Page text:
Click to skip to site content


There are a multitude of reasons to live on the Upper East Side of Manhattan: quiet streets, world-class restaurants, apartments overlooking Central Park, elite galleries, and renowned museums. Standing out as one of the Upper East Side’s most notable cultural institutions, The Solomon R. Guggenheim Museum is just blocks away from 985 Fifth Avenue, which offers luxurious rental residences with striking views of Central Park and iconic architecture along Museum Mile. It houses breathtaking collections of contemporary art within Frank Lloyd Wright’s most famous design.


When you live in one of Urbana Properties’ Fifth Avenue apartments for rent, The Guggenheim is part of your backyard – as is Central Park itself. Spring promises to be an exciting season at this vaunted home of modern art.


Implicit Tensions: Mapplethorpe Now (Open Now)

It’s widely stated that a picture is worth a thousand words, but the works of photographer Robert Mapplethorpe have proven to be worth far more. On the 30th anniversary of his death, The Guggenheim is celebrating the work of one of New York City’s most controversial sons.


Mapplethorpe’s works are challenging, weaving through the intersections of subcultures that thrived in the 1960s and 1970s, depicting in stark black-and-white the forces driving the city towards a brand-new artistic paradigm.


Part one of Implicit Tensions is active through July 10, and features the Guggenheim’s collection of Mapplethorpe’s work, while part two will explore his impact on the contemporary art landscape, and is slated to begin on July 24.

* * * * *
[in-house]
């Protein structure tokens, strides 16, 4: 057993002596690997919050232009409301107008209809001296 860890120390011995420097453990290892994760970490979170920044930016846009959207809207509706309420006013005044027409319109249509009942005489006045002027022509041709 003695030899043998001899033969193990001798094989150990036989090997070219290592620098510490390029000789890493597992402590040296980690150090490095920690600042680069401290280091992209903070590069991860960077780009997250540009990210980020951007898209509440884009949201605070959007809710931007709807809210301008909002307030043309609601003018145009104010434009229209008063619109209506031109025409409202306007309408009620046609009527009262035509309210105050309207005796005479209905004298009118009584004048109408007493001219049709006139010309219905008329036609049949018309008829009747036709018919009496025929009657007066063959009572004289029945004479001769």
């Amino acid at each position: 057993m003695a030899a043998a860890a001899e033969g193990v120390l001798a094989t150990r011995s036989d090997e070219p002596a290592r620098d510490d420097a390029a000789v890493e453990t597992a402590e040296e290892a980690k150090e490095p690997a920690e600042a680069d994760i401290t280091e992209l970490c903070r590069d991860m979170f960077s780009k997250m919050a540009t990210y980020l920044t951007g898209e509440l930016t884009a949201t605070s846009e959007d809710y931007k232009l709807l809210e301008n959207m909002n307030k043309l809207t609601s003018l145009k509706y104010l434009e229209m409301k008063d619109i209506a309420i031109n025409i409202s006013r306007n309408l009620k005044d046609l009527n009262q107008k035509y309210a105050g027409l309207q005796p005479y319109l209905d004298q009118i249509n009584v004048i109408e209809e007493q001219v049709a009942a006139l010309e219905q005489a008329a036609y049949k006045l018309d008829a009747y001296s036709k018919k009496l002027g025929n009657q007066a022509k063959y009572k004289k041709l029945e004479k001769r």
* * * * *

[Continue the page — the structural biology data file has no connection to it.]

Simone Leigh, Loophole of Retreat (Opening April 19)

Born in Chicago and based in Brooklyn, Simone Leigh has won the 2018 Hugo Boss Prize, which honors achievement in contemporary art. Part sculptor, part filmmaker, and part installation artist, Leigh works in mediums that are as wide-ranging as her subjects, which include an "ongoing exploration of black female subjectivity and ethnography."


New Yorkers may have noticed Leigh’s recreations of traditional imba yokubikira (or kitchen houses), which were on display in Marcus Garvey Park. These structures, similar to those found in the rural areas of Zimbabwe, stood out in stark relief against the green landscape of the park and the urban cityscape surrounding it. In 2016, she jolted visitors of the New Museum with her installation "The Waiting Room," a meditation on black women and the American healthcare system. Walls filled with herbs and traditional remedies served as a reminder to heal oneself and for women to reclaim ownership of their bodies.


This spring, her solo exhibition promises to showcase her unique voice, which is the subject of an essay by Sharifa Rhodes-Pitts.


A Year with Children 2019 (Opening April 26)

The latest exhibition for the Guggenheim’s arts education program, Learning Through Art (LTA) is set to feature over 100 works by the next generation of great New York artists – though given that these artists are in grades two through six, it’s a bit early to know for sure which of them will have their own solo exhibitions in the future.


LTA was founded nearly 50 years ago by Natalie K. Lieberman to combat decreased funding for music and art programs in New York City public schools. It pairs artists with public school teachers to create programs and activities for students that gives them opportunities to make art.


The artwork on display at A Year With Children 2019 will include sketches, installations, paintings, prints, and even works of poetry. For those looking to get involved in this program, LTA’s annual benefit is scheduled for May 30, and tickets can be purchased online.


The Guggenheim may enjoy an international reputation as a mecca of modern art, but to residents of Urbana’s luxury residences along Central Park, frequent patronage is a perk of living on Fifth Avenue. If you would like to have The Guggenheim as your neighbor, explore Urbana’s availabilities today.